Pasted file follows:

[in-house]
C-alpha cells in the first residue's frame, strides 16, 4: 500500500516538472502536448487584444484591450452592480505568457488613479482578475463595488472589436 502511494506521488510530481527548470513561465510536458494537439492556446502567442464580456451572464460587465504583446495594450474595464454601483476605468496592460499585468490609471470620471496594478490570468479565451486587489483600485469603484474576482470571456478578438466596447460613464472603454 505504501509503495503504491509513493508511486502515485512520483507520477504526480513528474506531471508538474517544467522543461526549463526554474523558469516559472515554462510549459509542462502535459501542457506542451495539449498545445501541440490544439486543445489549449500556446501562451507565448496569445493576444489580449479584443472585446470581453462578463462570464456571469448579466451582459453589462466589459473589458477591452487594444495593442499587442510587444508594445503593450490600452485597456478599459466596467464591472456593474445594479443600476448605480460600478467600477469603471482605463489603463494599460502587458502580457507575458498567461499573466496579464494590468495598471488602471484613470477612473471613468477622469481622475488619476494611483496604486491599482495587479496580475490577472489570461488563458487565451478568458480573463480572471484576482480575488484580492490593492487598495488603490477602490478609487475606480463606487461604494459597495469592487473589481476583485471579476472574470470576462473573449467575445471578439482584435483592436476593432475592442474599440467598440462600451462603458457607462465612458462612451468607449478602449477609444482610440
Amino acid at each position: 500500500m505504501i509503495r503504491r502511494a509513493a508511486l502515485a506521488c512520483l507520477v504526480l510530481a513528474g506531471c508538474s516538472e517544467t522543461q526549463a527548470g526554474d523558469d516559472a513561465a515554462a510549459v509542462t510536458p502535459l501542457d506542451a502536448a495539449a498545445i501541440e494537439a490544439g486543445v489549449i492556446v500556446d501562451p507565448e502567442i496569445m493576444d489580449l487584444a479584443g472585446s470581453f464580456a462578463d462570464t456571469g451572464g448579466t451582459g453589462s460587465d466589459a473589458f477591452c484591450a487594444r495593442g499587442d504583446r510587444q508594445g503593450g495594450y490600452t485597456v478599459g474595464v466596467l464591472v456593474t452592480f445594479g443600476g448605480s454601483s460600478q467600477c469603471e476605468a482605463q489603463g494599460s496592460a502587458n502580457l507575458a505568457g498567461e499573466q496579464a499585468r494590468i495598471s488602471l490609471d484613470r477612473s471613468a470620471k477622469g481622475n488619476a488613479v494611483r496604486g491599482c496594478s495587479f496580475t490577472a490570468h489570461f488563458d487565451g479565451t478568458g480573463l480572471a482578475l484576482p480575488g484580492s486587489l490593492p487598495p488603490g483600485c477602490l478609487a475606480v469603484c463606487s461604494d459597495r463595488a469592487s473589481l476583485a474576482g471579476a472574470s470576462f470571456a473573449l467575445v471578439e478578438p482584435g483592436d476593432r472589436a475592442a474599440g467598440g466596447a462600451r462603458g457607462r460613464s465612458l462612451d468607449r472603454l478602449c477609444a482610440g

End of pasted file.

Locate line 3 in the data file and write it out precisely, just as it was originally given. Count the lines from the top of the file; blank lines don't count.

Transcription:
Amino acid at each position: 500500500m505504501i509503495r503504491r502511494a509513493a508511486l502515485a506521488c512520483l507520477v504526480l510530481a513528474g506531471c508538474s516538472e517544467t522543461q526549463a527548470g526554474d523558469d516559472a513561465a515554462a510549459v509542462t510536458p502535459l501542457d506542451a502536448a495539449a498545445i501541440e494537439a490544439g486543445v489549449i492556446v500556446d501562451p507565448e502567442i496569445m493576444d489580449l487584444a479584443g472585446s470581453f464580456a462578463d462570464t456571469g451572464g448579466t451582459g453589462s460587465d466589459a473589458f477591452c484591450a487594444r495593442g499587442d504583446r510587444q508594445g503593450g495594450y490600452t485597456v478599459g474595464v466596467l464591472v456593474t452592480f445594479g443600476g448605480s454601483s460600478q467600477c469603471e476605468a482605463q489603463g494599460s496592460a502587458n502580457l507575458a505568457g498567461e499573466q496579464a499585468r494590468i495598471s488602471l490609471d484613470r477612473s471613468a470620471k477622469g481622475n488619476a488613479v494611483r496604486g491599482c496594478s495587479f496580475t490577472a490570468h489570461f488563458d487565451g479565451t478568458g480573463l480572471a482578475l484576482p480575488g484580492s486587489l490593492p487598495p488603490g483600485c477602490l478609487a475606480v469603484c463606487s461604494d459597495r463595488a469592487s473589481l476583485a474576482g471579476a472574470s470576462f470571456a473573449l467575445v471578439e478578438p482584435g483592436d476593432r472589436a475592442a474599440g467598440g466596447a462600451r462603458g457607462r460613464s465612458l462612451d468607449r472603454l478602449c477609444a482610440g